It is possible to know what button is clicked, but in many cases, this is wrong approach. In most cases, you just handle each button with its separate handle. The problem is simple: where you really reuse then code, and where you just Repeat Yourself (one of the most important rules: don't repeat yourself, http://en.wikipedia.org/wiki/Don%27t_repeat_yourself
]). Well, let's compare:
Dim buttonFirst As System.Windows.Forms.Button = Dim buttonSecond As System.Windows.Forms.Button =
AddHandler buttonFirst.Click, Address of HandleButtonClick
AddHandler buttonSecond.Click, Address of HandleButtonClick
Private Sub HandleButtonClick(sender As Object, eventArgs As System.EventArgs)
Dim buffon As System.Windows.Forms.Button = DirectCast(sender, System.Windows.Forms.Button)
If button = buttonFirst Then Else
In the sample above, you reused one method between two handlers, but did you reused the code? No, you just pushed ugliness into "if" statement.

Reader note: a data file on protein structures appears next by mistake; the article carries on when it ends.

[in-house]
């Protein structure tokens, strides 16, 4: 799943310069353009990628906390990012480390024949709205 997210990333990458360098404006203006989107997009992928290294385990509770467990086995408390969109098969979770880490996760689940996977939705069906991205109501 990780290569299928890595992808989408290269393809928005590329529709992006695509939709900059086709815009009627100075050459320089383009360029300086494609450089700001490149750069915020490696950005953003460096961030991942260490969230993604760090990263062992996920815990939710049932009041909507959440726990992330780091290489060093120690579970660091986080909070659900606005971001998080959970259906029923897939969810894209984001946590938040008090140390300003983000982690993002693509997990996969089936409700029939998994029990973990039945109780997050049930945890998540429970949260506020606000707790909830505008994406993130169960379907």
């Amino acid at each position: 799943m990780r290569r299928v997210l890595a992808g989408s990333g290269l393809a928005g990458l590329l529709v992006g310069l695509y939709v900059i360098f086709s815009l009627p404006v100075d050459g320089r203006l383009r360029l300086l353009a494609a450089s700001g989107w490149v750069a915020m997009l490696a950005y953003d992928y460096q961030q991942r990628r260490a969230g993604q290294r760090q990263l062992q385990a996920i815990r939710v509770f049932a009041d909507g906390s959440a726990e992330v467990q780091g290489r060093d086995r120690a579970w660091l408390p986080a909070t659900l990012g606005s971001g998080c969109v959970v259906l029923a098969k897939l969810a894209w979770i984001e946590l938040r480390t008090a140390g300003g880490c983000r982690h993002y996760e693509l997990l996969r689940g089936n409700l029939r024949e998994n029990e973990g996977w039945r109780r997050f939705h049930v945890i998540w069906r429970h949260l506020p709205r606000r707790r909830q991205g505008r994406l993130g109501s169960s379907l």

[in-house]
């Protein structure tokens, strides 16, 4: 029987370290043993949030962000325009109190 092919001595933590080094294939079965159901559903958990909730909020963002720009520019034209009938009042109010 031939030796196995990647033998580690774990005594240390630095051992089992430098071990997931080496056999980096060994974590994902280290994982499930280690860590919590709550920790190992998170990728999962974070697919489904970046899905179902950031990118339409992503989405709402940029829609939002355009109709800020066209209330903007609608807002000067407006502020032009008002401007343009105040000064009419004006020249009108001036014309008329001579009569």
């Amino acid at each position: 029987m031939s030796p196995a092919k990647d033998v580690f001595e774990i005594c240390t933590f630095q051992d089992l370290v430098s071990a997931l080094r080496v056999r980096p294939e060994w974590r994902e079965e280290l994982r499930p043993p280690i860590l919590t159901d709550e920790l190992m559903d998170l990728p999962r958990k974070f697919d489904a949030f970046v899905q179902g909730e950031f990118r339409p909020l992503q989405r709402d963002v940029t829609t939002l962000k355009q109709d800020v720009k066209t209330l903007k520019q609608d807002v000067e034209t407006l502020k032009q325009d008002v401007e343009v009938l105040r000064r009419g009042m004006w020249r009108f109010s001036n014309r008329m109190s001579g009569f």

So, how about individual handlers then? Let's see:
AddHandler buttonFirst.Click, Sub(sender As Object, eventArgs As System.EventArgs) End Sub
AddHandler buttonSecond.Click, Sub(sender As Object, eventArgs As System.EventArgs)
Isn't it better? It depends on what you want to write instead of the code depicted with "...".
. You can use the same method for several several events of different controls, but it pays off only if these handlers should do something really similar, besides, it requires type case and actually using first parameter. If it's just two button (or something else) instances doing something different, it's much better to use individual methods for handling the event on each.